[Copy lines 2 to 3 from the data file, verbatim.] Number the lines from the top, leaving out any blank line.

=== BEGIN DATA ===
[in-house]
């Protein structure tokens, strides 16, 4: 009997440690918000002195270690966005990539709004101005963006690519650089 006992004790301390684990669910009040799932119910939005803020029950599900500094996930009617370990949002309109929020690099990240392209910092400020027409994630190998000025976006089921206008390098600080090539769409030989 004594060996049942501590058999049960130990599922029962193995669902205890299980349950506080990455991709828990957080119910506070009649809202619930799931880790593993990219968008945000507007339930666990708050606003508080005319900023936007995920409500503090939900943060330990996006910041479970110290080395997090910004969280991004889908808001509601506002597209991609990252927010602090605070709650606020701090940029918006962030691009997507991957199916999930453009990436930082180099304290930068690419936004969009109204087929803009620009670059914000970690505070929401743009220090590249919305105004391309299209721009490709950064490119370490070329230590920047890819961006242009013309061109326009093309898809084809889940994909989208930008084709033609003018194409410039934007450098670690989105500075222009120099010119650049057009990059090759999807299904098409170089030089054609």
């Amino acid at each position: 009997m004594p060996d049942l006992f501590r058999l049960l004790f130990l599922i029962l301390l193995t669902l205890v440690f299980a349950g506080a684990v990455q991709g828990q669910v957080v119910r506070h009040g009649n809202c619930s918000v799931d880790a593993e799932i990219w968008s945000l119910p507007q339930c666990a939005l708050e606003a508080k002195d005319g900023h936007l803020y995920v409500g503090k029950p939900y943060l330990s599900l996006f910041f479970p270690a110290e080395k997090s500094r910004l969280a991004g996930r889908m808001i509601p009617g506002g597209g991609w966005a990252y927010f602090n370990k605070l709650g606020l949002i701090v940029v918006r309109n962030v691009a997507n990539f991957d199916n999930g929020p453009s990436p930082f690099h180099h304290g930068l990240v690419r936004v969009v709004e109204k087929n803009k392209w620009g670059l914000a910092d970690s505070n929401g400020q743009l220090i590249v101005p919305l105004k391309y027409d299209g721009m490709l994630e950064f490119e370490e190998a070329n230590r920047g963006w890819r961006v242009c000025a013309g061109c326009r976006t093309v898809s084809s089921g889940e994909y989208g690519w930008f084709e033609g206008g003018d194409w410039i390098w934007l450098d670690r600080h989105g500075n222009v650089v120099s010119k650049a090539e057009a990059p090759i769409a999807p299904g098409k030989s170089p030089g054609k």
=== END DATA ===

């Protein structure tokens, strides 16, 4: 009997440690918000002195270690966005990539709004101005963006690519650089 006992004790301390684990669910009040799932119910939005803020029950599900500094996930009617370990949002309109929020690099990240392209910092400020027409994630190998000025976006089921206008390098600080090539769409030989 004594060996049942501590058999049960130990599922029962193995669902205890299980349950506080990455991709828990957080119910506070009649809202619930799931880790593993990219968008945000507007339930666990708050606003508080005319900023936007995920409500503090939900943060330990996006910041479970110290080395997090910004969280991004889908808001509601506002597209991609990252927010602090605070709650606020701090940029918006962030691009997507991957199916999930453009990436930082180099304290930068690419936004969009109204087929803009620009670059914000970690505070929401743009220090590249919305105004391309299209721009490709950064490119370490070329230590920047890819961006242009013309061109326009093309898809084809889940994909989208930008084709033609003018194409410039934007450098670690989105500075222009120099010119650049057009990059090759999807299904098409170089030089054609």
């Amino acid at each position: 009997m004594p060996d049942l006992f501590r058999l049960l004790f130990l599922i029962l301390l193995t669902l205890v440690f299980a349950g506080a684990v990455q991709g828990q669910v957080v119910r506070h009040g009649n809202c619930s918000v799931d880790a593993e799932i990219w968008s945000l119910p507007q339930c666990a939005l708050e606003a508080k002195d005319g900023h936007l803020y995920v409500g503090k029950p939900y943060l330990s599900l996006f910041f479970p270690a110290e080395k997090s500094r910004l969280a991004g996930r889908m808001i509601p009617g506002g597209g991609w966005a990252y927010f602090n370990k605070l709650g606020l949002i701090v940029v918006r309109n962030v691009a997507n990539f991957d199916n999930g929020p453009s990436p930082f690099h180099h304290g930068l990240v690419r936004v969009v709004e109204k087929n803009k392209w620009g670059l914000a910092d970690s505070n929401g400020q743009l220090i590249v101005p919305l105004k391309y027409d299209g721009m490709l994630e950064f490119e370490e190998a070329n230590r920047g963006w890819r961006v242009c000025a013309g061109c326009r976006t093309v898809s084809s089921g889940e994909y989208g690519w930008f084709e033609g206008g003018d194409w410039i390098w934007l450098d670690r600080h989105g500075n222009v650089v120099s010119k650049a090539e057009a990059p090759i769409a999807p299904g098409k030989s170089p030089g054609k």